On May 15, 1948, a Pasco farm receives the first water pumped from the Columbia Basin Irrigation Project. At about 11:15 a.m., Pasco Judge B. B. Horrigan gives the signal to open the canal gate. The water results from decades of dreams and the completion of Grand Coulee Dam.
Efforts to Irrigate
The event marked the culmination of decades of struggle to irrigate the arid Columbia basin. As far back as 1898, the Great Northern Railway and the Cooperative Irrigation Company attempted an irrigation project in the area. They planned to use water from Brook Lake to water a 1,200-acre area between Stratford and Ephrata. Quincy, Moses Lake, Beverly, Wahluke, and other towns attempted to irrigate, but these projects failed too. It became clear that a dam on the Columbia River was needed to create a large reservoir from which water could be pumped.
William M. Clapp (1877-1965), an Ephrata attorney, convinced county commissioners to study the construction of a dam on the Columbia. The dam would be the cornerstone of the Columbia Basin Irrigation Project (CBIP). The State of Washington also considered a proposal by the state Public Service Commission to provide irrigation by damming the Pend Oreille River by Newport and diverting water through canals to a reservoir near Ritzville. In 1919, the state studied the two proposals, but tabled a decision for a few years.
A drought in 1929-1930 pushed state officials into making a decision to build a dam on the Columbia River. But now that the state was ready to move forward, Congress would not authorize funds for the project. Jobs and money were both in short supply because of the national depression. President Herbert Hoover claimed that there would be no new farms to take advantage of the irrigation project.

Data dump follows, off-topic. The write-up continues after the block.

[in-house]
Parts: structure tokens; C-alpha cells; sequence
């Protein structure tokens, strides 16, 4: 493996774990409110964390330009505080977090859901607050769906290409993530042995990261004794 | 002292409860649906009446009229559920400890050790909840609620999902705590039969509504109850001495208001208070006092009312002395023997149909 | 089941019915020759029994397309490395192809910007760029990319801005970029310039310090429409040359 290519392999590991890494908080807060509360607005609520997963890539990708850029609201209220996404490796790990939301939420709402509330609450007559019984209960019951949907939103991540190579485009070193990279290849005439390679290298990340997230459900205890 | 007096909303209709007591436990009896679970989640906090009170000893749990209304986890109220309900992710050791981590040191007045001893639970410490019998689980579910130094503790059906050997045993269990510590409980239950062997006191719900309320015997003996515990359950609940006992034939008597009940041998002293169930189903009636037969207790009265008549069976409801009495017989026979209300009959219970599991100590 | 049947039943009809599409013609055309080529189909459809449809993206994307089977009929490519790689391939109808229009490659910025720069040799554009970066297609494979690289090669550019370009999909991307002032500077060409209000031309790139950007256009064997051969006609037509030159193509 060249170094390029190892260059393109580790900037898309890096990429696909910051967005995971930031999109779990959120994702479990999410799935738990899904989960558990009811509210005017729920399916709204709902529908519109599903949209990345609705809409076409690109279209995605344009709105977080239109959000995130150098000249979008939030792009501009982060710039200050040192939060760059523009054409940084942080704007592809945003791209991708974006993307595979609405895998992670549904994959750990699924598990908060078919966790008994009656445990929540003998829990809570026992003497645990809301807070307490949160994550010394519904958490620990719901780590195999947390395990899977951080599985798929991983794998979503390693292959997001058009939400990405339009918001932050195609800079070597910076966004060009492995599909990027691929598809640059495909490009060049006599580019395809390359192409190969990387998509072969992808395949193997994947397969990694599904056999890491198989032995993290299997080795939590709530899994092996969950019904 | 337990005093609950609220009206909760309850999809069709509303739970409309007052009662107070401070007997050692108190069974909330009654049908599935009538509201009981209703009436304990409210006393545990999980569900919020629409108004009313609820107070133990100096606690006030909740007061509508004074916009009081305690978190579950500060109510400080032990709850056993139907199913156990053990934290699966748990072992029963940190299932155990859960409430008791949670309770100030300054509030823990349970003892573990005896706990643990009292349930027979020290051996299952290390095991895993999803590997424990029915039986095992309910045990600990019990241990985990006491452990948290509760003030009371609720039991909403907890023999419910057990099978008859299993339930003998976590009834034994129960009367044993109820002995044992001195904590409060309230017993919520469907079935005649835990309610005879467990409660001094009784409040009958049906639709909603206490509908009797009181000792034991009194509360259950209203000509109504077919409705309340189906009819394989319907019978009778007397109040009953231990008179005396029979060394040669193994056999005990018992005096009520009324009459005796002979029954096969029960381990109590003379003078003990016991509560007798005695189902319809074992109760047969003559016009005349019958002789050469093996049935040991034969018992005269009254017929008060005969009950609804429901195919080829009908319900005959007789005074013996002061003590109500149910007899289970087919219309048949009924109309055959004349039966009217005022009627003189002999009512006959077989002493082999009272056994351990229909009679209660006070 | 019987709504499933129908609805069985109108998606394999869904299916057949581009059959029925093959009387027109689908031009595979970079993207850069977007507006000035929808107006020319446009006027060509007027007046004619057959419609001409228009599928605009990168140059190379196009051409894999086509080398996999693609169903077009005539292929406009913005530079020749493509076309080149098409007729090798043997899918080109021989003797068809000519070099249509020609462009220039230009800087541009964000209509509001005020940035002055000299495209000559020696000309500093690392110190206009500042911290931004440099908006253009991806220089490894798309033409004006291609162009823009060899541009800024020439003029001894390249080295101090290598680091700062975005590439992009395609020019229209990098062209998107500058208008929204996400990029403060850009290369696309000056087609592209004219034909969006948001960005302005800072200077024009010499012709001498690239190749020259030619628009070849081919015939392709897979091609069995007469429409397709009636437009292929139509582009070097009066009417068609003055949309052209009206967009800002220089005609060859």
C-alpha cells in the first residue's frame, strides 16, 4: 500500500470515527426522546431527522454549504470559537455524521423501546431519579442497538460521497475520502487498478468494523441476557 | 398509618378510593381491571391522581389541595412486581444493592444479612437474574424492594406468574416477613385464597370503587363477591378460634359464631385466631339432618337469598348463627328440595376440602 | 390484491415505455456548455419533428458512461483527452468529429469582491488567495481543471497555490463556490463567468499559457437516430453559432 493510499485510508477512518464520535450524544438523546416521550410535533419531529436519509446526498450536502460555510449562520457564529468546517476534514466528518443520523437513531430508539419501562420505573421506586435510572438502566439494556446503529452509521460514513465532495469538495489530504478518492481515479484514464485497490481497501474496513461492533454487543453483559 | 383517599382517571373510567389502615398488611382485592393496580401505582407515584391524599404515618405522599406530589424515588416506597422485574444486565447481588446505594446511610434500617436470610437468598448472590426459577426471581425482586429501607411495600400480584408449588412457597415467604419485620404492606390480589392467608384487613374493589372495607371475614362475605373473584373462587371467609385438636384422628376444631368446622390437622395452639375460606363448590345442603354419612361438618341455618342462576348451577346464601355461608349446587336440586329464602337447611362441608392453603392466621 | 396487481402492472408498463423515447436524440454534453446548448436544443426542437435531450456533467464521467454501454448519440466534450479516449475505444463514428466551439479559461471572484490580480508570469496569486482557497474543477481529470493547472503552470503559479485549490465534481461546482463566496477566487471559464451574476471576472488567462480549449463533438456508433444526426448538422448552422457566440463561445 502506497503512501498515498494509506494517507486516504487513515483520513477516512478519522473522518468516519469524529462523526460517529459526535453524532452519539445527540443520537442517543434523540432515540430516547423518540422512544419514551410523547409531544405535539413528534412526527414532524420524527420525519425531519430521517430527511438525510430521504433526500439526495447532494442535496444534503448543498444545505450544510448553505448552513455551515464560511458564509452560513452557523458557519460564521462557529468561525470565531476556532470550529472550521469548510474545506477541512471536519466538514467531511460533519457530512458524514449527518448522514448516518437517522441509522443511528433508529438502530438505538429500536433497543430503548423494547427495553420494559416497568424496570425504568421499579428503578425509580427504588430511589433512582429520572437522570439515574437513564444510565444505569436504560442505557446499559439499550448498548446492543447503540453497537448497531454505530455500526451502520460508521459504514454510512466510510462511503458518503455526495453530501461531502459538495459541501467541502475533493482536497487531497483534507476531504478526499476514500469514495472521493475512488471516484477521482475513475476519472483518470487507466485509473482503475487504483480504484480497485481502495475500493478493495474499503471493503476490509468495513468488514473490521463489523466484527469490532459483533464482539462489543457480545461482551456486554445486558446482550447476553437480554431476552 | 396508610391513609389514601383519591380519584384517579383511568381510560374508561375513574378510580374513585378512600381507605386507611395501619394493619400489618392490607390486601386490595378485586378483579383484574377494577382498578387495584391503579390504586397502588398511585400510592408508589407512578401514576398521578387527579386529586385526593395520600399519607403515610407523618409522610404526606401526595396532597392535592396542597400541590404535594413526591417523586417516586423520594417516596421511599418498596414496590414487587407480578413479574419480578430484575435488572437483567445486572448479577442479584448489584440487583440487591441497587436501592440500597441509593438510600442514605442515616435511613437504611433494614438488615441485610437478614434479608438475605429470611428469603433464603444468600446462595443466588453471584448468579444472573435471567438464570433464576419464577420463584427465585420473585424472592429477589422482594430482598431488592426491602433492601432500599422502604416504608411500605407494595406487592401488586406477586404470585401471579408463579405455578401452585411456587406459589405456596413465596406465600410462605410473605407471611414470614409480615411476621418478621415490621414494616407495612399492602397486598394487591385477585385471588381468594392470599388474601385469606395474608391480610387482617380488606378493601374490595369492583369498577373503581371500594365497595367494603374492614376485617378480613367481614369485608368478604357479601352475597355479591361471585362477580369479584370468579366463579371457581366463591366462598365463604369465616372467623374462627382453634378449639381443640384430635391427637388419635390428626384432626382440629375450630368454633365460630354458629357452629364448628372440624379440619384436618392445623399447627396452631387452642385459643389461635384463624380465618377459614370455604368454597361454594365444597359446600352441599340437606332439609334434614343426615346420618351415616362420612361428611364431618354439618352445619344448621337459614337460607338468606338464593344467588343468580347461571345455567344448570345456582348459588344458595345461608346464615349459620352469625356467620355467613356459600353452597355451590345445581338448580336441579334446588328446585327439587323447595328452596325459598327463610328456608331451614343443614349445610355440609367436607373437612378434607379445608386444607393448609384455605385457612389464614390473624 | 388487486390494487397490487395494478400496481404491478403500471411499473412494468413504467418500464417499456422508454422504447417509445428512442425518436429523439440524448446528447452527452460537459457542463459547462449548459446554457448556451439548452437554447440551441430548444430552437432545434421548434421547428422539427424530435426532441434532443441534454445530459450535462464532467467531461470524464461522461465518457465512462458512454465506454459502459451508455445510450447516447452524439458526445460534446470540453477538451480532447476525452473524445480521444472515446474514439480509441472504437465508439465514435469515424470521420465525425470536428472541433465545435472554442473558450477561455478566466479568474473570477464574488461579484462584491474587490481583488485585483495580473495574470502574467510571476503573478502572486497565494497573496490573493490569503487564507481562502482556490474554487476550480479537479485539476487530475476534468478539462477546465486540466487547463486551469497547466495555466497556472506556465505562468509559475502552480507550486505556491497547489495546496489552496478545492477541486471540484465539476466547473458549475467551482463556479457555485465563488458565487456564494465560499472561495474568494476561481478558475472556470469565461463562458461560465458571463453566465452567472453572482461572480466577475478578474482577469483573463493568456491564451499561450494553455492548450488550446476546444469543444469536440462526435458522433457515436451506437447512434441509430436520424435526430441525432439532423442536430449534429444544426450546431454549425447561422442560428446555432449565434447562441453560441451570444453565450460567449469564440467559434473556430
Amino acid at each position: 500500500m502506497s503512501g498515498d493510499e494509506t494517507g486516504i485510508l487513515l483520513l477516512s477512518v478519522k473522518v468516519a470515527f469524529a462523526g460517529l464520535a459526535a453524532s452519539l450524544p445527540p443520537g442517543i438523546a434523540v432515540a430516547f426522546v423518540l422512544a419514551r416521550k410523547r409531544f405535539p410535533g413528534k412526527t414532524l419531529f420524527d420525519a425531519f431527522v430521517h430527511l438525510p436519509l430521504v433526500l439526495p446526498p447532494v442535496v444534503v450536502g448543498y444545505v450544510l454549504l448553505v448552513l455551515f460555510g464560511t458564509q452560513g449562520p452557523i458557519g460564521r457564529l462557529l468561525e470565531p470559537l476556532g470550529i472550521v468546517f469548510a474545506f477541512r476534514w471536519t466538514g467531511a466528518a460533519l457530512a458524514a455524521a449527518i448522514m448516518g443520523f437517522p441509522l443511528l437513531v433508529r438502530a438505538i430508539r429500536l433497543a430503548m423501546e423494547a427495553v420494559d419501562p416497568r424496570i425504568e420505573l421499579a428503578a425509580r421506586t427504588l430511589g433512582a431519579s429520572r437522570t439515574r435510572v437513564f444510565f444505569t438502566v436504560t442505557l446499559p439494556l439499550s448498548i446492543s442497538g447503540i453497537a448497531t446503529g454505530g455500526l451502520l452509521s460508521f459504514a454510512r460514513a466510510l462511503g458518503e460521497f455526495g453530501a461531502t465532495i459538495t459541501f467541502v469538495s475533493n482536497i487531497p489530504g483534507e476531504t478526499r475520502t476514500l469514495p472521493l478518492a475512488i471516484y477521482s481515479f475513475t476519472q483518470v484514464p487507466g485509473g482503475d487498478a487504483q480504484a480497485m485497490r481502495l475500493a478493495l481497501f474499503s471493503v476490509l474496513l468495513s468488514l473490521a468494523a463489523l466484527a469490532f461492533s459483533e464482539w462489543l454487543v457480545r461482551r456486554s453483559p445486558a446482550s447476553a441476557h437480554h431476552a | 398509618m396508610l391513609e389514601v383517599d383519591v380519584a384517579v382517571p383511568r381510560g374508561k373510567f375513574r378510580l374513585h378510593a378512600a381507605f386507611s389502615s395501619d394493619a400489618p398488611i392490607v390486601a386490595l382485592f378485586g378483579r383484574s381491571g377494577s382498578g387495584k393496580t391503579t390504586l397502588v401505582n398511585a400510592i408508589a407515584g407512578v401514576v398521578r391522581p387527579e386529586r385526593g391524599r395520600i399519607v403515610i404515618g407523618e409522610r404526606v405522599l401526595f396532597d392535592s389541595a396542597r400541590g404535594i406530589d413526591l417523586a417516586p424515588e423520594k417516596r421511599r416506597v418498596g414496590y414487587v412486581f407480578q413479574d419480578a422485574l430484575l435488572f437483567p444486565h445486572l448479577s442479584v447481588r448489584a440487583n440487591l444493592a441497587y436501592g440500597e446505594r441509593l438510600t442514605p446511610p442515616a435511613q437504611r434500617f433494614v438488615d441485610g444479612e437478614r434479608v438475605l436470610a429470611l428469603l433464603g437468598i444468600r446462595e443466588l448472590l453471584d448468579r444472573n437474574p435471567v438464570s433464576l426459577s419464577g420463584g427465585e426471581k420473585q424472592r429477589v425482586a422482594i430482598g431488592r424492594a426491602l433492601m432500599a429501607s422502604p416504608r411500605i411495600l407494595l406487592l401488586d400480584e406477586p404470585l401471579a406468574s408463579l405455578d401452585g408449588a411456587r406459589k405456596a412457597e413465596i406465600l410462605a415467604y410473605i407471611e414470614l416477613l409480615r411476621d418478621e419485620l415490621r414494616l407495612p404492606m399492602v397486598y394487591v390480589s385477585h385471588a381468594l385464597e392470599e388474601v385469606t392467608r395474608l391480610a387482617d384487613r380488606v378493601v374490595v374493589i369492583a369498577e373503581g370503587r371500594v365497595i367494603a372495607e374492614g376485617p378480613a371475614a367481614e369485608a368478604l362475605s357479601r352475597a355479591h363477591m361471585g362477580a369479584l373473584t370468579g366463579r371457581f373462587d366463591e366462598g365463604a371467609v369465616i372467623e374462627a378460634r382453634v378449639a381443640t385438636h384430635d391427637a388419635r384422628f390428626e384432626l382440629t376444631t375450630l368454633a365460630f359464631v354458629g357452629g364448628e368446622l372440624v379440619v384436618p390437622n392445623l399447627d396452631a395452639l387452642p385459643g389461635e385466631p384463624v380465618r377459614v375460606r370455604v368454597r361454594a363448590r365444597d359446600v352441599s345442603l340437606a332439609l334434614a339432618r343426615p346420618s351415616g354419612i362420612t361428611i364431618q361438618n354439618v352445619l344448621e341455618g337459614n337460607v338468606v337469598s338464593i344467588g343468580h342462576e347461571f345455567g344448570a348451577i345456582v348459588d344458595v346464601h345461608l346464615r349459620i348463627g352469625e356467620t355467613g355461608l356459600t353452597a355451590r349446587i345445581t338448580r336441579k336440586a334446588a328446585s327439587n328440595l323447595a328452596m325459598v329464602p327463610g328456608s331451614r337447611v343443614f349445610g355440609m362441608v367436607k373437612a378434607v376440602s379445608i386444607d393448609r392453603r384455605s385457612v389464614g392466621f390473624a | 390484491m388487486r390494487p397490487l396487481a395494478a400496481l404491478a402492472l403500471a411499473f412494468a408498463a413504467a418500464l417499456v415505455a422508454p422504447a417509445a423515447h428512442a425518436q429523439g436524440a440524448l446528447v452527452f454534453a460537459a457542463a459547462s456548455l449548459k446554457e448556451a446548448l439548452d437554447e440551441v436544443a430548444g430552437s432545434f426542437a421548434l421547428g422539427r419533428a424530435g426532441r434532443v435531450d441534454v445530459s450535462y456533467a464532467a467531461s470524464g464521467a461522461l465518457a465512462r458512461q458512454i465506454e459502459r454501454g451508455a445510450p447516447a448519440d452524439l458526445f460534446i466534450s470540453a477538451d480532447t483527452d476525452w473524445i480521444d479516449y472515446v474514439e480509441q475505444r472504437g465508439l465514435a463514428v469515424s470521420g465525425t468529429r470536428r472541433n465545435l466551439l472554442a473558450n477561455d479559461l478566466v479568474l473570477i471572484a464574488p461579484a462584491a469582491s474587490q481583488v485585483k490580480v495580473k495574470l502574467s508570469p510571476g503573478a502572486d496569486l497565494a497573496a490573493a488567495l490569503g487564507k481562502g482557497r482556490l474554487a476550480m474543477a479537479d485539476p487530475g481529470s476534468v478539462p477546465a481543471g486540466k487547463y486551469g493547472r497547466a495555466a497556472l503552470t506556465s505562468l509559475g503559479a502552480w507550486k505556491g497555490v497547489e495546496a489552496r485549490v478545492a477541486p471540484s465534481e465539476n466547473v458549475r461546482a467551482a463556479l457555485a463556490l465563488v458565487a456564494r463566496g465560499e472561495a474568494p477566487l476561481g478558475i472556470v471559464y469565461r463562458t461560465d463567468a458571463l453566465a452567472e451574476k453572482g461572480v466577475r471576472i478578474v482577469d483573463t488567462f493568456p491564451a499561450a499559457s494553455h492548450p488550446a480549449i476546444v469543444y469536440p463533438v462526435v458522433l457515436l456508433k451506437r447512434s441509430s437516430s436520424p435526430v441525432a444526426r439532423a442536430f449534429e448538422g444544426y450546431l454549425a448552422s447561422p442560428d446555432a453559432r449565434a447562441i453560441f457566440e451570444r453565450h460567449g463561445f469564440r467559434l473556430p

Grand Coulee Dam
However, when Franklin D. Roosevelt (1882-1945) took office in 1933, he had a different opinion. He added the dam to his Public Works Administration Program because it would put people back to work. The construction contract for Grand Coulee Dam was signed on July 13, 1934, as both an irrigation and hydroelectric project. On October 4, 1941 the first 100,000 KW generator came on line. Two months later the United States entered World War II, and the virtually unlimited electrical power from Grand Coulee Dam powered the state’s war industries, particularly building airplanes and ships, along with the secret Hanford nuclear weapons project.
After the war was over, Columbia Basin Irrigation Project officials shifted their emphasis from using the dam for power to its original purpose of irrigation. They built pumps, canals, and siphons, drew maps, and sampled soils. They classified the land in accordance with its horticultural potential.
Though it seemed that the project would finally become a reality, it was still taking years to build. The Bureau of Reclamation wanted to show how productive the land would be if only it had adequate water. Bureau officials felt this "demonstration" was needed in order to keep federal funds pumped into the project. The bureau contracted with J. A. Terteling Co. of Boise to install 23 miles of laterals and wasteways made of concrete, asphalt, and mortar. By July 1947, Terteling completed a seven-mile canal system in Irrigation Block No. 1, north of Pasco, bordering the Columbia River. The James Construction Company of Seattle completed the pumping plant. Agutter Electric Company of Seattle erected power lines from the pumping plants.